The Three Hypostases or Four Quarters of Âtman.
Henk J. Spierenburg, edited by Katinka Hesselink
[This article is based on research by Henk Spierenburg. He gave the editor permission to reshape his research-material into an article. Since his demize the editor has obviously not been able to check back with him on changes. The reader can rest assured that changes mostly involve rearranging the material. The quotes and the commentary are Spierenburg’s. These comments were translated by me from the Dutch originals into English. Other additions are the conclusion, bibliography and note in the bibliography.]
What is Âtman according to H.P. Blavatsky?
“Âtman, the highest Spiritual Soul...” (CW III, 304)
“Âtman. – The emanation from the Absolute; corresponding to the seventh principle.” (CW III, 414)
“...Âtman, or the irradiating Spirit of every creature of the human family.” (SD I, 120);
“Âtman, is no individual property of any man, but is the Divine essence which has no body, no form, which is imponderable, invisible and indivisible...” (Key, 101)
We can go on like that. The main issue is the word ‘indivisible’ in the last quote. How can we combine that with a fragment of Diagram 1 (text and figure are given here) from C.W. XIII, p. 524 (slightly redrawn):
“I, II, III, are the Three Hypostases of ÂTMAN, its contact with Nature and Man being the Fourth, making it a Quaternary, or Tetraktys, the Higher Self”
She also adds: “1. Buddhi, the vehicle of Âtman 2. Manas, the vehicle of Buddhi.”
In this article we can’t go into every aspect of what Blavatsky says here. One thing is clear though: at first sight the three Hypostates of Âtman don’t match the idea that Âtman is indivisible. We can look through the 10.000 pages of Blavatsky’s work in vain trying to find clues on these three Hypostases. It is also confusting that she speaks of three hypostases and of a ‘quarternary’.
What are hypostases?
Looking in dictionaries and encyclopedias for the word hypostasis, we find various meanings that are very different from each other. One thing they all agree on: the word is originally Greek. Liddell&Scott gives many meanings, amongst which ‘real nature, essence’. H.P. Blavatsky gives another example of three hypostases: “Hiranyagarbha, Hari, and Sankara – the three hypostases of the manifesting ‘Spirit of the Supreme Spirit’... are the purely metaphysical abstract qualities of formation, preservation, and destruction, and are the three divine Avasthas (lit. hypostases)...” (SD I, 18)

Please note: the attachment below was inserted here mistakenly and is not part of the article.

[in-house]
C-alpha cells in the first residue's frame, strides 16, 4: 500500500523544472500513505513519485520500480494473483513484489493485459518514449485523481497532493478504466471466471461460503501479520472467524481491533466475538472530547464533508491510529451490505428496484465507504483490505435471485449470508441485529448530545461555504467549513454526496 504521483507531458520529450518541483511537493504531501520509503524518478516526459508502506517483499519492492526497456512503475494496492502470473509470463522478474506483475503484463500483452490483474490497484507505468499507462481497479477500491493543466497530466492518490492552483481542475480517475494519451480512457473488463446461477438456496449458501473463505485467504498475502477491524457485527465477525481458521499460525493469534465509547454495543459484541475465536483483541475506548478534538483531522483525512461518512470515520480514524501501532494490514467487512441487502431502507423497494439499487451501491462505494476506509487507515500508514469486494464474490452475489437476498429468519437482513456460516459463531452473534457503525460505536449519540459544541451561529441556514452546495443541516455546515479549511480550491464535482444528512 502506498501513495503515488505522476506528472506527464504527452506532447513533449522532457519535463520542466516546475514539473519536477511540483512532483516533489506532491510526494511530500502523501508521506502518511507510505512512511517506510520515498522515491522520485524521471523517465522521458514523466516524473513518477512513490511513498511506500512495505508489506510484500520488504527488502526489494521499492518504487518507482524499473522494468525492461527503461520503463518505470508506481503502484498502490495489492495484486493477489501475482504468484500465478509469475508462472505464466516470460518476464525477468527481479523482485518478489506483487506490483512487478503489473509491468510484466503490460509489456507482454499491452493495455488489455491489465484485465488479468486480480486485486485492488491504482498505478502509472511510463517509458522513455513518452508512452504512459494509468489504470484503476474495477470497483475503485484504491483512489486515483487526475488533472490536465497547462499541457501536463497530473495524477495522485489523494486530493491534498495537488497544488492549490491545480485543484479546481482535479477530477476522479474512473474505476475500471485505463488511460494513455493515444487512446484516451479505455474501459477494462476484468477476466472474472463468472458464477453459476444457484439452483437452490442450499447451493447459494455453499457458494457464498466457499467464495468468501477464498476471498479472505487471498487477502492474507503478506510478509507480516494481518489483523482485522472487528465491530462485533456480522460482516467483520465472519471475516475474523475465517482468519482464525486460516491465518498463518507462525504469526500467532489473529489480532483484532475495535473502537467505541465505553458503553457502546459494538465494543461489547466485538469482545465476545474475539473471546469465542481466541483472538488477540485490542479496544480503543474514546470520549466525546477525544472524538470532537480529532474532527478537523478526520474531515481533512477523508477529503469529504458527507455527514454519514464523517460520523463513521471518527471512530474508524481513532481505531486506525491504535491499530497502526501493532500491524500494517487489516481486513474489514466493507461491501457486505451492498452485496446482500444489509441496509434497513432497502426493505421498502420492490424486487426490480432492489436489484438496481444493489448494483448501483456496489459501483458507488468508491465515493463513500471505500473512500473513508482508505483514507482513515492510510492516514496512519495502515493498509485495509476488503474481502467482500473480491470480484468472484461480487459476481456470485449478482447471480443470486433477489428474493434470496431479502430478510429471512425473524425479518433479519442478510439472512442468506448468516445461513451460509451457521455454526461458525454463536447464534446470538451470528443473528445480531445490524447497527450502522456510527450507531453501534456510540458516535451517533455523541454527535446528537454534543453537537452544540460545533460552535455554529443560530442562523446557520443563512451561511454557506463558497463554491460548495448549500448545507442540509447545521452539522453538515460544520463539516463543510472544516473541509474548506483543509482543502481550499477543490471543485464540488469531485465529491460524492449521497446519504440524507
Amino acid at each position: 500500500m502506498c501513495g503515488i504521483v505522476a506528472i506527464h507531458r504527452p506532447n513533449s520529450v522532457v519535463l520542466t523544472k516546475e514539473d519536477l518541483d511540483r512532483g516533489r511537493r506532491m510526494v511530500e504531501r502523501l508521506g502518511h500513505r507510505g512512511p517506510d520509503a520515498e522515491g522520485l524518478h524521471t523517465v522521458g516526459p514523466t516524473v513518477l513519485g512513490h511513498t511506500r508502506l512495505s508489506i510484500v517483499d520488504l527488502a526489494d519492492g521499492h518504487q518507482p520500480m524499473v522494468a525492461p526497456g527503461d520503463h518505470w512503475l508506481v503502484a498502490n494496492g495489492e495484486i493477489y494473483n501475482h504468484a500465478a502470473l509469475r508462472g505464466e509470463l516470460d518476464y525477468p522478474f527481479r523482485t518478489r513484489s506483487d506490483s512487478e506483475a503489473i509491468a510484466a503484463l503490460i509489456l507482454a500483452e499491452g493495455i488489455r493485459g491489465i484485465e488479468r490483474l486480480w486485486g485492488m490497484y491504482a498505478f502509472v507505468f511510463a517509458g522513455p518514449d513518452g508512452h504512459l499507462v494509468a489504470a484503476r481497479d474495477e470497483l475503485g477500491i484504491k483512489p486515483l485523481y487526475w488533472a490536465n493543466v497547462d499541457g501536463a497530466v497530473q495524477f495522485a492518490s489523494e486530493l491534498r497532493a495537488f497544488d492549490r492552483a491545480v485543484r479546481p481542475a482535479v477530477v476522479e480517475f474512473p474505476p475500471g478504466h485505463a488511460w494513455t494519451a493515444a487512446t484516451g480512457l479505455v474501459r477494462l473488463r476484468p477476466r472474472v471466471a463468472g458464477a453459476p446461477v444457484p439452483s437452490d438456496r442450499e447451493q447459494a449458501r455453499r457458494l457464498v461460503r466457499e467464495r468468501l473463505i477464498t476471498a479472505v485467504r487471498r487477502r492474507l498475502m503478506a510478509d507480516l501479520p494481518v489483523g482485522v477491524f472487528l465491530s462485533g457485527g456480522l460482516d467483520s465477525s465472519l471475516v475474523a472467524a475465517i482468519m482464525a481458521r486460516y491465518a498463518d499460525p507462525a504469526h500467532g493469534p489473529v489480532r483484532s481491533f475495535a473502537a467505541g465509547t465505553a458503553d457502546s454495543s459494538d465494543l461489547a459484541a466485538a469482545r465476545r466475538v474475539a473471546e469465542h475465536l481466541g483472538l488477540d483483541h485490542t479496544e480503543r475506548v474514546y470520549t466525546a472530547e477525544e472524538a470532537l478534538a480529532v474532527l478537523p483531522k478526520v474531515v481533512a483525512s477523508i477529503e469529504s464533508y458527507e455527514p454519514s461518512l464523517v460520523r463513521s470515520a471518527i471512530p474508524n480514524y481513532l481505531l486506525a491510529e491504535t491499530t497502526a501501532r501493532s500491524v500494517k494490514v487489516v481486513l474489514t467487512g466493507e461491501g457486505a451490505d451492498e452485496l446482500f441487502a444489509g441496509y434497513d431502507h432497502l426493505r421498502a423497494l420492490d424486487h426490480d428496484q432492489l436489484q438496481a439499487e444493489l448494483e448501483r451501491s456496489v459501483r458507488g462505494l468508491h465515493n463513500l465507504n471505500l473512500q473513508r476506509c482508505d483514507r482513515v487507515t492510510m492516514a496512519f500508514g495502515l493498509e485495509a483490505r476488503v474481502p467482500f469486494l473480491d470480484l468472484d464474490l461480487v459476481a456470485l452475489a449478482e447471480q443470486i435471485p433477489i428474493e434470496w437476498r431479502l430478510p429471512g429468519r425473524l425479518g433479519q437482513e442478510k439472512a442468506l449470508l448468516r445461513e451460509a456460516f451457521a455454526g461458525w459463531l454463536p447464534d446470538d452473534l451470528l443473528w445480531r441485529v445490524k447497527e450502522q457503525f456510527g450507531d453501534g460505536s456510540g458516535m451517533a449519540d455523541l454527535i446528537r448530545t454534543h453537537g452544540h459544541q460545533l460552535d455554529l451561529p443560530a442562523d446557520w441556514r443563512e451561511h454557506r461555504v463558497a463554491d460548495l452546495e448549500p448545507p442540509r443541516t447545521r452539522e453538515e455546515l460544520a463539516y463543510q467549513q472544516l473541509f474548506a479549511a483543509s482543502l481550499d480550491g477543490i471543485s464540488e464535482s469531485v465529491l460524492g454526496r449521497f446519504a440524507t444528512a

We can conclude that according to Blavatsky the Sanskrit equivalent of hypostasis is avastha. Monier-Williams gives on page 106a as a meaning for avastha amongst other things: ‘position, stage, degree’.
On www.kheper.net, we find the following definition of hypostasis: “The term ‘Hypostasis’ is used here to refer to an aspect of Divinity or Godhead that also serves as the Ground or Foundation or Reality of existence, and supports and gives rise to all beings and reality on the grade that is ontologically inferior to It. Each hypostasis is in turn derived from or an aspect or mode of the hypostasis above it. A hypostasis is both a ‘world’ (reality, plane, sphere of existence, whatever) and a Personality that serves as the Central Being or Core Reality...”
We can conclude that this is almost the same as Blavatsky’s example, except that kheper.net explains the hypostases of the first cause, the Divine, Parabrahman (Hinduism), Ai Soph (Qabbalah), Adi Boeddha (Mahayana Buddhism), etc. This article merely deals with the hypostasis of Âtman.
De Mandukya Upanishad
Blavatsky thought the Mandukya Upanishad was very important. For instance, she uses words from this upanishad in her description of the first of the three fundamental propositions in the Proem of the Secret Doctrine: ‘unthinkable and unspeakable’ (SD I, 14). In the Mandukya Upanishad four quarternaries of Âtman are also mentioned. The core of this article are these quotes with commentary by Blavatsky, Subba Row and Samkaracharya of whom Blavatsky says:
“...the doctrines of Esoteric Buddhism... are nearly identical with those of the... true followers of Samkaracharya.” (CW IV, 567).